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How to Set Goals and Take Charge of Your Wealth

March 12, 2019

How to Set Goals and Take Charge of Your Wealth

Setting financial goals and determining how to monitor your progress is the first step and arguably the most important aspect of managing your wealth. Without clearly defined financial goals, your financial future is left to chance. The exchange between Alice and the Cheshire Cat in Lewis Carroll's Alice in Wonderland sums it up nicely:

“Would you tell me, please, which way I ought to go from here,” said Alice.

"That depends a good deal on where you want to get to,” said the Cat.

“I don’t much care where—” said Alice.

“Then it doesn’t matter which way you go,” said the Cat.

When you first started out, goals such as providing your children with a solid education or achieving financial independence by a certain age were probably “where you want to get to.” But, in our experience, once people have achieved financial success, they often stop setting specific financial goals.

While likely not a conscious decision, going without specific financial goals can have more significant ramifications as we age. That’s the case for two reasons: First, the dollar amounts involved are typically larger, and second, there is not as much time to make course corrections.

If you don’t currently have concrete financial goals, this article and accompanying worksheet are your chance to get back on track and to be intentional about the future of your wealth.

 

Example: No Goal Versus Having a Goal

A simple example illustrates the stark contrast between having no goal (or a vague goal) and having a specific, action-oriented goal:

  • No Goal: We probably have more money than we need to live the life we want. Now, we need to figure out what to do with the excess.
  • Goal: Gift $30,000 annually to each of our three children as long as our net worth stays at $8 million or higher.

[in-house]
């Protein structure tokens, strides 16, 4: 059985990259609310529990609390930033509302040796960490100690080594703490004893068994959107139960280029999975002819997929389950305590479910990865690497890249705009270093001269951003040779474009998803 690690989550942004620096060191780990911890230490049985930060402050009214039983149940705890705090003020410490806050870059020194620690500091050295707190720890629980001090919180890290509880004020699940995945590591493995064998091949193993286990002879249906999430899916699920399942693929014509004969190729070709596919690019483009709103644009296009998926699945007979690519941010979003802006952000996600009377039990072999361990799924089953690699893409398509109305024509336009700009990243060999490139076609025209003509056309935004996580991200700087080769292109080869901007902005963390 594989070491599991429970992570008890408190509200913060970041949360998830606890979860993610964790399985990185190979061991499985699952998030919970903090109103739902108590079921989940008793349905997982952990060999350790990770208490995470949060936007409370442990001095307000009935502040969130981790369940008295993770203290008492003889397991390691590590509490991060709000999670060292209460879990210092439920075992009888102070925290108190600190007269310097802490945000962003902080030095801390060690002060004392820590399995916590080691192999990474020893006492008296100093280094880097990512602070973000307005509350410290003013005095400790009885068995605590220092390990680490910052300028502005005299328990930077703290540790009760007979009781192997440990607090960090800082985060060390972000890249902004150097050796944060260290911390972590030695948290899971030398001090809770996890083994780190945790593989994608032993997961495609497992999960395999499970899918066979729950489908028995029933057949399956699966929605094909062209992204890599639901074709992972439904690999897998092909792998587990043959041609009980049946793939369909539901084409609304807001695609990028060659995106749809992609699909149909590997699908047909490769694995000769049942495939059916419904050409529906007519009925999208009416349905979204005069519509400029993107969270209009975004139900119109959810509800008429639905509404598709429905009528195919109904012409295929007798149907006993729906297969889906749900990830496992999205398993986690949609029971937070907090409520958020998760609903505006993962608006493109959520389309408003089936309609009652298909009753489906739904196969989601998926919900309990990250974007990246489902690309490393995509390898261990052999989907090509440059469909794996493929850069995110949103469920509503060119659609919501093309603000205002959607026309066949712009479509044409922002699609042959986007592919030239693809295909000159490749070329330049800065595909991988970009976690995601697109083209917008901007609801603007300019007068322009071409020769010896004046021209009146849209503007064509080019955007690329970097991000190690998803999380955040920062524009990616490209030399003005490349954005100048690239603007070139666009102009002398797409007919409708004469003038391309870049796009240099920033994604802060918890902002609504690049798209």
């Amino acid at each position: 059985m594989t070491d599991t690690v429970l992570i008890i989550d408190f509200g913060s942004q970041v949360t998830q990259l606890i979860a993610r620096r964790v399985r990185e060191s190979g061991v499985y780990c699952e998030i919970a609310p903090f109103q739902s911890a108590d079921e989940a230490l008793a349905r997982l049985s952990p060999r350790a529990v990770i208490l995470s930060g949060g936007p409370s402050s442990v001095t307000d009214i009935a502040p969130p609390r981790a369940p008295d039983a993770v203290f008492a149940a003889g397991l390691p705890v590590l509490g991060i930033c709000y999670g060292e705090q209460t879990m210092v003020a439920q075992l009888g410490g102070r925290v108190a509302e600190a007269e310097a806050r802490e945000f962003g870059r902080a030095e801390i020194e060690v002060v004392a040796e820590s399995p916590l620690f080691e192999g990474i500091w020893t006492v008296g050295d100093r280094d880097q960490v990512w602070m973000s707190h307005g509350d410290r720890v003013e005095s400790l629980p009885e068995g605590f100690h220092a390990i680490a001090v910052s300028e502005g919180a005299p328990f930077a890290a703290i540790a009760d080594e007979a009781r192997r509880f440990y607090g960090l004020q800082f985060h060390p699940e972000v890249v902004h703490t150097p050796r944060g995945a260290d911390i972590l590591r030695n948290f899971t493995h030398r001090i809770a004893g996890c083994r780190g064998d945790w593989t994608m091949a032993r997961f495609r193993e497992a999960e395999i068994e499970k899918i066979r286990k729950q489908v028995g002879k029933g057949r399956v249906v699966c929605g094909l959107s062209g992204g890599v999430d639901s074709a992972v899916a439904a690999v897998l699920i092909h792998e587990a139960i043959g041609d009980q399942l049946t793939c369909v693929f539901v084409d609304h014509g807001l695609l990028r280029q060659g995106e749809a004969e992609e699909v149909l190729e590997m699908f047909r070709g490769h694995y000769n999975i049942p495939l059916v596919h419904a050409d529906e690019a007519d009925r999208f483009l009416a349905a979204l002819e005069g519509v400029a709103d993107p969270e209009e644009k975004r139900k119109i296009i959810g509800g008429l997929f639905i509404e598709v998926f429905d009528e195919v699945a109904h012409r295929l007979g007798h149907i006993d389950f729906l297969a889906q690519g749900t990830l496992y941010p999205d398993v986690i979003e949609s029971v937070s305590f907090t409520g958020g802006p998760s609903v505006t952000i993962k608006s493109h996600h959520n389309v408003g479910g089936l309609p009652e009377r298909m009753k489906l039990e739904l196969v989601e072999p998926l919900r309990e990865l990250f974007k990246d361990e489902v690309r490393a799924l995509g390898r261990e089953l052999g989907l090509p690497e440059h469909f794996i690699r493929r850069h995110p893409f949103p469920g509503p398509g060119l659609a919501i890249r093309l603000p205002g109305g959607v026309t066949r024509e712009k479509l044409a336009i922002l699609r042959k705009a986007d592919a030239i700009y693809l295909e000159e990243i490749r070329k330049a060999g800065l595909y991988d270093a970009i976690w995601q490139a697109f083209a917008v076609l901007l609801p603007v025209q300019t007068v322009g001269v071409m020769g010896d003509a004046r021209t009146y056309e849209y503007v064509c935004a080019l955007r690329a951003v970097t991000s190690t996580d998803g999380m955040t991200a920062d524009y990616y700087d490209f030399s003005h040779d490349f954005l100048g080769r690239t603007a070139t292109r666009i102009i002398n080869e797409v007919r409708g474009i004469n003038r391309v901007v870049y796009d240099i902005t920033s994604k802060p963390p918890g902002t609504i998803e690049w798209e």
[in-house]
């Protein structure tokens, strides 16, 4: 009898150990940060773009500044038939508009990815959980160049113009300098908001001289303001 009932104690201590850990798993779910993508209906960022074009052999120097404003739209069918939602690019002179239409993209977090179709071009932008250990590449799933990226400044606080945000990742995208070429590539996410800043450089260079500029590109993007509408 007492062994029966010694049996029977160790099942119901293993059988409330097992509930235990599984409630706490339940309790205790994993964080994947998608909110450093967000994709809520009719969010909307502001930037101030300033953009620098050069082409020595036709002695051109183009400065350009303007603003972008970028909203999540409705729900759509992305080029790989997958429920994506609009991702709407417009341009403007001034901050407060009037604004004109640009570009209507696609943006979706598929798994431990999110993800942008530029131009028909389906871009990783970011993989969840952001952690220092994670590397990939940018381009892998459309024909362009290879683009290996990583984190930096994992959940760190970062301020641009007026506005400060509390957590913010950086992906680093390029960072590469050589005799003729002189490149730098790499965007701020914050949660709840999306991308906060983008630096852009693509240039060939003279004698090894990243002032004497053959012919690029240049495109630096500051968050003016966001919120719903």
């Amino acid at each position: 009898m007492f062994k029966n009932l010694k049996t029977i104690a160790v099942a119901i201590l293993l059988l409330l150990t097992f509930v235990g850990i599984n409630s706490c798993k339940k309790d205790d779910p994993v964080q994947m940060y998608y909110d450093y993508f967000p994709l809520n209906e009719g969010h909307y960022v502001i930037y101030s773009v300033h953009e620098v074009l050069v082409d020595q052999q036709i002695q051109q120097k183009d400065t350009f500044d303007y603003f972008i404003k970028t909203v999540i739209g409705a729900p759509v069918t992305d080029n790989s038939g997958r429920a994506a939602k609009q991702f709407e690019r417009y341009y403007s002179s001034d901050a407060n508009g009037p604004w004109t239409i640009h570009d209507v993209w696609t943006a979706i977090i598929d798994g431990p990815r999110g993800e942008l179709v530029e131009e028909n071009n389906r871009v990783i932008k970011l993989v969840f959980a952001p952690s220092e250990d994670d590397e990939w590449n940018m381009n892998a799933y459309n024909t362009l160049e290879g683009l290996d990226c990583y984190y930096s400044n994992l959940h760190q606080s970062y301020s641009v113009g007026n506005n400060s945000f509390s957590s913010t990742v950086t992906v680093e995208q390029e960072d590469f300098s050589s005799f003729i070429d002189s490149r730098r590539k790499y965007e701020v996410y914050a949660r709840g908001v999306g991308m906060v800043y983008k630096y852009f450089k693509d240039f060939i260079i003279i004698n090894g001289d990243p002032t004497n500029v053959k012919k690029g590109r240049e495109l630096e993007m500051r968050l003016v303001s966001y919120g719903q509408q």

Can you see how a specific, actionable goal creates clarity, purpose and motivation?

 

Five Benefits of Having Specific and Actionable Goals

  1. Financial goals instill confidence and peace of mind
  2. Having a goal and a plan to achieve it makes you more likely to attain it
  3. Goals help you find new ways to maximize your wealth
  4. Goals keep you on track and provide a benchmark to measure progress
  5. Goals reduce procrastination

 

How to Set Financial Goals

Our worksheet, Setting S.M.A.R.T. Financial Goals, will help you set specific, actionable goals.

The acronym S.M.A.R.T. is an important concept to incorporate into your goal setting. It stands for: Specific, Measurable, Achievable, Relevant, and Time-based. To maximize the benefits of goal setting, incorporate as many of the five parts as possible.

Quantifying your goals as clearly as possible will make them easier to measure. Fortunately, most financial goals are relatively easy to quantify. For example, take the goal above about gifting $30,000 each year to children. You either give $30,000 to each child or you don’t; there is no gray area.

Finally, limit the number of financial goals you set to five or less. More than five can become unwieldy and demotivating.

 

Examples of Well-Defined Goals

Below are examples of goals that meet the five S.M.A.R.T. criteria.

Goal: Stop working at age 63 with investable assets of $5 million.

Goal: Organize all of our tax, investment, insurance and estate documents in a digital format by June 30, 2019.

 Download S.M.A.R.T. Goals Worksheet

 

 

Written by PartnersInWealth

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